In the end, the song not only manages to express the *search* and *longing* feeling of the character but also brings across her tenderness and vulnerability. Raaja as a composer not only celebrates the character’s feelings but also makes his tune and musical instruments participate in the *search*.

    So, it is no wonder Raaja felt satisfied or utilized! I’ve listened to his old songs before this and I can argue that this song is first situational song to fully use the situation, its elements, the mood, its musical motifs, and the conflict to a mind boggling level.

    Please listen to the song again and give me your feedback and criticism.

    Trivia: I love the musical imitation (echo) of * thennanjoalaik kuruvigalae kuruvigalae* (music which follows the line) in the second interlude. Even this piece (idea) is introduced in the prelude (intro)





  5. #14
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    Manisekaran (@ 61.6*) on: Fri Nov 26 19:28:27 EST 2004




    Ragavan,

    Thank you for your inputs. I have taken note of your points. In some cases I deleberately give more credits to Raja, where I feel he is the supremo in the success of songs. In some other cases I may emphasise on the vocal strength of the singers. In cases where you are tend to disagree or feel singers should be credited, please post your thoughts. Afterall it depends on which angle of the prism we are looking at. Different angles give different reflections. That is the very purpose of the discussion. Even in my introductory notes I had said fans can agreee, disagree or ignore my points.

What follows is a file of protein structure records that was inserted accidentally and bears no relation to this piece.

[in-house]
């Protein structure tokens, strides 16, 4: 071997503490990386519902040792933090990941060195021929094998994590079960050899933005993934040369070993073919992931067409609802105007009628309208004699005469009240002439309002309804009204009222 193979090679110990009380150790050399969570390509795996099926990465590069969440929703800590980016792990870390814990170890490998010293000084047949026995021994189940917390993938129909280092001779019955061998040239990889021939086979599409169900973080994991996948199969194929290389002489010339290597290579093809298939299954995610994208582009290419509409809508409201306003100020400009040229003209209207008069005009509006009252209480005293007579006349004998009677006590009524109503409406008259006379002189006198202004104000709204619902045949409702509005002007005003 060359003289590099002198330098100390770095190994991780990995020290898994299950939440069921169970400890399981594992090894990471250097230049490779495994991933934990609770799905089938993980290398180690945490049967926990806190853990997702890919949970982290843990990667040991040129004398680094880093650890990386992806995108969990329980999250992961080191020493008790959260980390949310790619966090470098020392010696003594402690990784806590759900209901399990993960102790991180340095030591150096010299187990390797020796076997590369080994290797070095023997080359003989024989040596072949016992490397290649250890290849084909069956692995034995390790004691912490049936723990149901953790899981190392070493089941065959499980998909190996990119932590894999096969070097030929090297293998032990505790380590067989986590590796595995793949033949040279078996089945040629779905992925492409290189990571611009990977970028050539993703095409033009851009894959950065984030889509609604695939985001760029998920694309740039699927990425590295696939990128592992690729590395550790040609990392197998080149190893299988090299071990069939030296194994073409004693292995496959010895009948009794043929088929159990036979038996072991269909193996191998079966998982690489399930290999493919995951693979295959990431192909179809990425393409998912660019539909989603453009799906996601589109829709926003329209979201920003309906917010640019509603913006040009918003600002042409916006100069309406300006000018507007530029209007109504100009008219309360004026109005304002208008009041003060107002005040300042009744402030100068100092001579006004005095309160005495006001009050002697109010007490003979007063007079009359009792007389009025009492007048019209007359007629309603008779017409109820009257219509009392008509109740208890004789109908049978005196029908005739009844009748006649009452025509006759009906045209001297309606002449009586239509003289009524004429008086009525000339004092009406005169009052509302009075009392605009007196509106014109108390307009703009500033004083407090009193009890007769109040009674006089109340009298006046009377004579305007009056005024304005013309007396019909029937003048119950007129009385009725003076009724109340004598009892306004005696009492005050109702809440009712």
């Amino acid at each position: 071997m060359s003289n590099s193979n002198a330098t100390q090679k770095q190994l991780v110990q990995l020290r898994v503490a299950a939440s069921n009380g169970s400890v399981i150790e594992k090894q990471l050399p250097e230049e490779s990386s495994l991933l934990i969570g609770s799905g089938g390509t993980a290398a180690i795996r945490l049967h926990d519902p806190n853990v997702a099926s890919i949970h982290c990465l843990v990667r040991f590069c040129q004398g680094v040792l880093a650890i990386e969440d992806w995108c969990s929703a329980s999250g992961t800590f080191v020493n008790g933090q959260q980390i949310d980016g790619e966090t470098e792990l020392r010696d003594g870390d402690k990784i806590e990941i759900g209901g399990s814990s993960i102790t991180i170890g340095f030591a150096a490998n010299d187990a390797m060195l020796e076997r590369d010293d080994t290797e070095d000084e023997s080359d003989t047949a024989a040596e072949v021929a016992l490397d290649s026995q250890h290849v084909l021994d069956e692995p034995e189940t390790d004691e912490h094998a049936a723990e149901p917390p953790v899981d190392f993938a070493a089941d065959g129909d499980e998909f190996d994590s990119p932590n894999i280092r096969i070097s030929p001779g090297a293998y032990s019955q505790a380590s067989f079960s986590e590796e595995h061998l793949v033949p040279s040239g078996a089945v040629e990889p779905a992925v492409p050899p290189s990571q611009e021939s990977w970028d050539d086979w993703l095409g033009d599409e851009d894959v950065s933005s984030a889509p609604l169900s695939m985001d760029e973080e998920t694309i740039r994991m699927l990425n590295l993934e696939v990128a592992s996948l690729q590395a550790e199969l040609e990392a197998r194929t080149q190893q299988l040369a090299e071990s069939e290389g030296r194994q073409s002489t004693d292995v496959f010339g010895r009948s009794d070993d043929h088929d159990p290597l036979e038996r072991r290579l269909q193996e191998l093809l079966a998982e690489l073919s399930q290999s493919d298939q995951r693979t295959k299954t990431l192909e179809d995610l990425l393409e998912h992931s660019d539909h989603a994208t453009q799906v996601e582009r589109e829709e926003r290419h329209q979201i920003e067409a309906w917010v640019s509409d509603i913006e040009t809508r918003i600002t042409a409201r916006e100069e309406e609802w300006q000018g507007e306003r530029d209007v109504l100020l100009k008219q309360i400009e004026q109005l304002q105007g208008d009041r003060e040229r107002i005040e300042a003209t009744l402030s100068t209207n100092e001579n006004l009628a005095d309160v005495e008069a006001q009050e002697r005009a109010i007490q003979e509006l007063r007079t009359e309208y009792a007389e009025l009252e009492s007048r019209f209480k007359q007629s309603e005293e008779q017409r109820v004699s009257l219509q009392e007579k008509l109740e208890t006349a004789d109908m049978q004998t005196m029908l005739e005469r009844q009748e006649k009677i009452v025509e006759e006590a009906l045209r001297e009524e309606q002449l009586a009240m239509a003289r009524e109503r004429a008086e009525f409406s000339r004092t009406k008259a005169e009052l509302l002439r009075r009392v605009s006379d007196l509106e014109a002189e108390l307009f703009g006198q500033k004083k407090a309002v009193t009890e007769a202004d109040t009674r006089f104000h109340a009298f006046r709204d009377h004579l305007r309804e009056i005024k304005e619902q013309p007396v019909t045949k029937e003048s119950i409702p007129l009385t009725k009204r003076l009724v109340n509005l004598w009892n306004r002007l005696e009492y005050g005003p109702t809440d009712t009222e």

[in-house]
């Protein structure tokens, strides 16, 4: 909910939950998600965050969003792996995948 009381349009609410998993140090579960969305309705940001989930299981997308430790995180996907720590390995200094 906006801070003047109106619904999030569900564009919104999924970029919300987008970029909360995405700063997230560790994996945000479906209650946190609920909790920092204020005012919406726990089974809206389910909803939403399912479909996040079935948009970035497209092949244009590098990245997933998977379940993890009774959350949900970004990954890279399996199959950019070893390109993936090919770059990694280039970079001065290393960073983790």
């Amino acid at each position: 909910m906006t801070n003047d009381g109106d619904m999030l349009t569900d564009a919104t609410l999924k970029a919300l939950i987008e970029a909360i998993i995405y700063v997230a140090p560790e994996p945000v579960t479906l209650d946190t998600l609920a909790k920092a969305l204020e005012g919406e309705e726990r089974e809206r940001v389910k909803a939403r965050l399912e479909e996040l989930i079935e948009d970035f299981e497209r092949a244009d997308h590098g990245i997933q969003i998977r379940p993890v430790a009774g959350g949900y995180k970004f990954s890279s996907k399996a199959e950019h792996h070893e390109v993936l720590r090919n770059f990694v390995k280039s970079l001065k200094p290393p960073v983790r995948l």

Once again, thank you for the rich inputs.


    Senthilv.com.
    I have not objection to your postings. This is a discussion forum. Everone has his/ her role to play. It is up to the acceptability of other readers.





  6. #15
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    For me , "senthoorapoove" will always remain in the top 5 songs of raja. I also like "sevanthi poo mudicha" and "manja kulicchi" . They have a raw , rustic freshness. Even the interlude music in " Manjakulichu" has an apparent mischievous and naughty feel. In "sevanthi poo mudicha", if you notice the second interlude music just after the flute bit and before the "thandhana thaanaa " chorus the strings part punctuated with flute
    and the music bit following the line
    "aathula kaathadicha alai odum" - you can feel the effect of waves rippling through the waters. Such was the magic !!!

  7. #16
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    before seeing the movie i used to like only senthoora poove...i fell in love with the other songs only after watching them blend almost perfectly with the screenplay...

  8. #17
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    Pls continue further discussions here.

    http://forumhub.lunarpages.com/hub/viewtopic.php?t=800